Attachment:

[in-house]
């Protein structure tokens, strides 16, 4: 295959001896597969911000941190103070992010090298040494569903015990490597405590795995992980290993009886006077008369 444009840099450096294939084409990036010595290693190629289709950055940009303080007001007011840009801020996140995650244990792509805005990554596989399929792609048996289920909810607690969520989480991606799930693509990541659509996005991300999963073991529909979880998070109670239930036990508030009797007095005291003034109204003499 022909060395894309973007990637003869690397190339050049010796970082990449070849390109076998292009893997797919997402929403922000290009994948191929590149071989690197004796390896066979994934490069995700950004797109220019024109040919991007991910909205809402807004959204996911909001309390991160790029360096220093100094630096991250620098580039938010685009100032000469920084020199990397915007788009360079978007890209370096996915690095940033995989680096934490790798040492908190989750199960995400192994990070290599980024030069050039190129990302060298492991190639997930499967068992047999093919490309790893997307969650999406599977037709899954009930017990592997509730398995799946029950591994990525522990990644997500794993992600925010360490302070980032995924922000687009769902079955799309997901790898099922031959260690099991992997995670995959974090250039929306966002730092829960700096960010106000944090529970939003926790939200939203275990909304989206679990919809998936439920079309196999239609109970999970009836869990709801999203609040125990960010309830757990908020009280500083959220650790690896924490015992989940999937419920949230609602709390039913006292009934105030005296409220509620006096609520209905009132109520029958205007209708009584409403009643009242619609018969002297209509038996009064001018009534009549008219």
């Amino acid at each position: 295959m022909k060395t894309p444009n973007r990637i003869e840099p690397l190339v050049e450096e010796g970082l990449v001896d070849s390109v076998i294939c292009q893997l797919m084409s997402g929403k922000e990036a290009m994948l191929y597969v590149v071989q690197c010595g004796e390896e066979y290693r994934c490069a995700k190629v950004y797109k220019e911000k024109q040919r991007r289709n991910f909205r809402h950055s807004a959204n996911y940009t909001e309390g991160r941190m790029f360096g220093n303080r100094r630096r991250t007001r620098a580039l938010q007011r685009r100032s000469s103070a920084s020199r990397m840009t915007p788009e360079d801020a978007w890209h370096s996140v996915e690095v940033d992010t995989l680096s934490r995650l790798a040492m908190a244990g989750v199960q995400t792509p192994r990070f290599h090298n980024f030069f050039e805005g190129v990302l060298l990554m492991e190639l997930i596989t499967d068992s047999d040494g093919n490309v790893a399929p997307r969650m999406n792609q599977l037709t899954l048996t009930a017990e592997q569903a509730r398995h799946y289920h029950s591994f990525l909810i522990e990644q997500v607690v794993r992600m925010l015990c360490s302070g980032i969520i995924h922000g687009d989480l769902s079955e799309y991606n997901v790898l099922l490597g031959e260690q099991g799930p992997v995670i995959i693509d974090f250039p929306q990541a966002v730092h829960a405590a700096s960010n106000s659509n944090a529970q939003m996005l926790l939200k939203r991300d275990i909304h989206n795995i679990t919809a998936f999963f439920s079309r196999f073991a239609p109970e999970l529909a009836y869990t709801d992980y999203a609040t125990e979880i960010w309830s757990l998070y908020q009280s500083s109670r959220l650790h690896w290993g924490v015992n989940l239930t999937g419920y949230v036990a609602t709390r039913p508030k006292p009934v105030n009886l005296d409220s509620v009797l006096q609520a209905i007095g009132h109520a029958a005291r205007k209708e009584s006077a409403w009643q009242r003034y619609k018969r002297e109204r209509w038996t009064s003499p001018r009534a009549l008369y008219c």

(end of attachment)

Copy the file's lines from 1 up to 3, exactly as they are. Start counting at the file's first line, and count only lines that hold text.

[in-house]
């Protein structure tokens, strides 16, 4: 295959001896597969911000941190103070992010090298040494569903015990490597405590795995992980290993009886006077008369 444009840099450096294939084409990036010595290693190629289709950055940009303080007001007011840009801020996140995650244990792509805005990554596989399929792609048996289920909810607690969520989480991606799930693509990541659509996005991300999963073991529909979880998070109670239930036990508030009797007095005291003034109204003499 022909060395894309973007990637003869690397190339050049010796970082990449070849390109076998292009893997797919997402929403922000290009994948191929590149071989690197004796390896066979994934490069995700950004797109220019024109040919991007991910909205809402807004959204996911909001309390991160790029360096220093100094630096991250620098580039938010685009100032000469920084020199990397915007788009360079978007890209370096996915690095940033995989680096934490790798040492908190989750199960995400192994990070290599980024030069050039190129990302060298492991190639997930499967068992047999093919490309790893997307969650999406599977037709899954009930017990592997509730398995799946029950591994990525522990990644997500794993992600925010360490302070980032995924922000687009769902079955799309997901790898099922031959260690099991992997995670995959974090250039929306966002730092829960700096960010106000944090529970939003926790939200939203275990909304989206679990919809998936439920079309196999239609109970999970009836869990709801999203609040125990960010309830757990908020009280500083959220650790690896924490015992989940999937419920949230609602709390039913006292009934105030005296409220509620006096609520209905009132109520029958205007209708009584409403009643009242619609018969002297209509038996009064001018009534009549008219």
């Amino acid at each position: 295959m022909k060395t894309p444009n973007r990637i003869e840099p690397l190339v050049e450096e010796g970082l990449v001896d070849s390109v076998i294939c292009q893997l797919m084409s997402g929403k922000e990036a290009m994948l191929y597969v590149v071989q690197c010595g004796e390896e066979y290693r994934c490069a995700k190629v950004y797109k220019e911000k024109q040919r991007r289709n991910f909205r809402h950055s807004a959204n996911y940009t909001e309390g991160r941190m790029f360096g220093n303080r100094r630096r991250t007001r620098a580039l938010q007011r685009r100032s000469s103070a920084s020199r990397m840009t915007p788009e360079d801020a978007w890209h370096s996140v996915e690095v940033d992010t995989l680096s934490r995650l790798a040492m908190a244990g989750v199960q995400t792509p192994r990070f290599h090298n980024f030069f050039e805005g190129v990302l060298l990554m492991e190639l997930i596989t499967d068992s047999d040494g093919n490309v790893a399929p997307r969650m999406n792609q599977l037709t899954l048996t009930a017990e592997q569903a509730r398995h799946y289920h029950s591994f990525l909810i522990e990644q997500v607690v794993r992600m925010l015990c360490s302070g980032i969520i995924h922000g687009d989480l769902s079955e799309y991606n997901v790898l099922l490597g031959e260690q099991g799930p992997v995670i995959i693509d974090f250039p929306q990541a966002v730092h829960a405590a700096s960010n106000s659509n944090a529970q939003m996005l926790l939200k939203r991300d275990i909304h989206n795995i679990t919809a998936f999963f439920s079309r196999f073991a239609p109970e999970l529909a009836y869990t709801d992980y999203a609040t125990e979880i960010w309830s757990l998070y908020q009280s500083s109670r959220l650790h690896w290993g924490v015992n989940l239930t999937g419920y949230v036990a609602t709390r039913p508030k006292p009934v105030n009886l005296d409220s509620v009797l006096q609520a209905i007095g009132h109520a029958a005291r205007k209708e009584s006077a409403w009643q009242r003034y619609k018969r002297e109204r209509w038996t009064s003499p001018r009534a009549l008369y008219c």